- Cheyenne McQuilkin
- Richmond sculptor Paul DiPasquale works on the full-scale, clay model of his soon-to-be completed statue of the late entertainer Jimmy Dean.
The Richmond artist who created the Virginia Beach sculpture of Neptune, king of the sea, has been commissioned to sculpt another monarch: Jimmy Dean, sausage king.
Richmond sculptor Paul DiPasquale began work on a 7-foot-tall, bronze likeness of the late meat magnate and country music star — cowboy hat, suit, belt buckle, boots and all — earlier this year. It should be completed by October, he says.
DiPasquale is best known for his statue of Arthur Ashe on Monument Avenue, as well as for "Connecticut," the massive fiberglass American Indian peering from above the Lucky Strike building on East Cary Street. The sculptor says Dean's widow, singer and songwriter Donna Meade, approached him in 2011 and asked him to create a standing portrait of Jimmy Dean.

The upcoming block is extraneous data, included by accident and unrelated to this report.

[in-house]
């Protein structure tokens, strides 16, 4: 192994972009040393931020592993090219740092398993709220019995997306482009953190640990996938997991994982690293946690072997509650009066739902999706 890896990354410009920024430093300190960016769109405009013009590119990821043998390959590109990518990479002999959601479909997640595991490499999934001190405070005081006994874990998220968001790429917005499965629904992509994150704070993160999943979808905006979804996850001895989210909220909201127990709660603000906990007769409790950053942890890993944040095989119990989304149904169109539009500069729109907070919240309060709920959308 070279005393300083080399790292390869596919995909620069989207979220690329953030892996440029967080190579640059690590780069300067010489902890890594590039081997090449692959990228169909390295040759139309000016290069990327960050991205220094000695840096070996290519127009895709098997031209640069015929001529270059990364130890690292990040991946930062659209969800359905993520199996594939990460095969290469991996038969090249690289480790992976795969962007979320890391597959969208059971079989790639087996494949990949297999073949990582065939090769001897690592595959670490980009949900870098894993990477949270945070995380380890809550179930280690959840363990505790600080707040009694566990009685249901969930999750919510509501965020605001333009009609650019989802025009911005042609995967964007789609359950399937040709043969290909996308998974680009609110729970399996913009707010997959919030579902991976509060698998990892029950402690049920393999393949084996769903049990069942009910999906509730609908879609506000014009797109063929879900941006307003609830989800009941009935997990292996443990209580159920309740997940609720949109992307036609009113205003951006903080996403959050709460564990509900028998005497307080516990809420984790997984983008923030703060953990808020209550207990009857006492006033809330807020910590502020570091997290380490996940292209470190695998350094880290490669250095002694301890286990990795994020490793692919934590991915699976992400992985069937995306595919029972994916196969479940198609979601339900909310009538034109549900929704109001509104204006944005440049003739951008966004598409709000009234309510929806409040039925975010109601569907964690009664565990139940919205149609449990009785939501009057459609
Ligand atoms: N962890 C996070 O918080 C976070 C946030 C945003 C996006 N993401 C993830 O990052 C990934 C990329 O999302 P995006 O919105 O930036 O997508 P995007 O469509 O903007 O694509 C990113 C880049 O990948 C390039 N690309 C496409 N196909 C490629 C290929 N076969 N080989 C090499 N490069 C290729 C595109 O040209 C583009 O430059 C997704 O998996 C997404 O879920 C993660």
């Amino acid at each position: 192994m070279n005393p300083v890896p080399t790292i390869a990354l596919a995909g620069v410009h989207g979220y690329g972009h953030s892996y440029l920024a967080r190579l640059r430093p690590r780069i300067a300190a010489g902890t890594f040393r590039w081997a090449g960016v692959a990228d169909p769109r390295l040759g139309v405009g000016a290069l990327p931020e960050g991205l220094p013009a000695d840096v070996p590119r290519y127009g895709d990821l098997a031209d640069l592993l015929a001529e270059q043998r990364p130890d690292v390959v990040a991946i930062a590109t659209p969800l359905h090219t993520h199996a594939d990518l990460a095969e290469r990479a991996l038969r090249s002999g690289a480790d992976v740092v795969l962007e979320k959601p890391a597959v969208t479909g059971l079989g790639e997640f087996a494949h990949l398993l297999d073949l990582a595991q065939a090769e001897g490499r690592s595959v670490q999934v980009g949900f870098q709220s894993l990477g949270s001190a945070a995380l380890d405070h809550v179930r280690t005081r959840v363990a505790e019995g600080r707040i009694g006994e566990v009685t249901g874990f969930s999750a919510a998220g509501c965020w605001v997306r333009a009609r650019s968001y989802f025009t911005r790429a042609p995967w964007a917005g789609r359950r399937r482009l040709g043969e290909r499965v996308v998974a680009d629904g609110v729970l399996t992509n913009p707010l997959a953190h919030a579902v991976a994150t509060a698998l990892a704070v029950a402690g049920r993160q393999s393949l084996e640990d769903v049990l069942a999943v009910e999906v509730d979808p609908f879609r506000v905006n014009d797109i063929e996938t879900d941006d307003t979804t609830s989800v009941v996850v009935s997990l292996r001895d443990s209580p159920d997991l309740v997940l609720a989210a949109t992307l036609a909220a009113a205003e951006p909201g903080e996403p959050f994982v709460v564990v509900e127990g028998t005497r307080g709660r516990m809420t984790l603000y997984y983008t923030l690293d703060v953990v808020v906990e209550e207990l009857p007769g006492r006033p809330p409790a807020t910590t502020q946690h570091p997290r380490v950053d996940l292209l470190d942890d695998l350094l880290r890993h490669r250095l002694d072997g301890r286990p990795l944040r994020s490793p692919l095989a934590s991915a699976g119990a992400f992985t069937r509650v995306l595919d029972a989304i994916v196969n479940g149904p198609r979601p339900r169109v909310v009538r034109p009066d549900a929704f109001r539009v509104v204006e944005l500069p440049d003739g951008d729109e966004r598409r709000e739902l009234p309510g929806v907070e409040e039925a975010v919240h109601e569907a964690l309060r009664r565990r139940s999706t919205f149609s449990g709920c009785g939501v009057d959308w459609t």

"I accepted because the timing was good and the sculpture was challenging and I knew I could do a good job," DiPasquale says. "But it has to be something I fall in love with or otherwise, it's not worth doing." The more he learned about Dean, a high-school dropout whose gifts as a singer and entertainer were matched by his business savvy, the more he grew to admire him, DiPasquale says. Dean died in 2010 on the Henrico County estate he shared with Meade.
Meade says she wanted to build a Dean museum on the estate, but the project grew too expensive. Instead, the sculpture will be installed in a soon-to-be expanded museum bearing Dean's name at Wayland Baptist University in his hometown of Plainview, Texas. Hillshire Brands, which owns the Jimmy Dean food brands, is paying for the statue "as a tribute to Jimmy," she says.
Meade worked with DiPasquale to capture Dean's likeness and has seen the work-in-progress a few times. "It's scary how close he's gotten," she says. "Every nuance of Jimmy's face, his build, the proportion of his body, the lines of his suit, the jewelry he wore. It's remarkable."
"When she saw it, she cried," DiPasquale says.
"I blubbered, actually," Meade says. "Like a baby."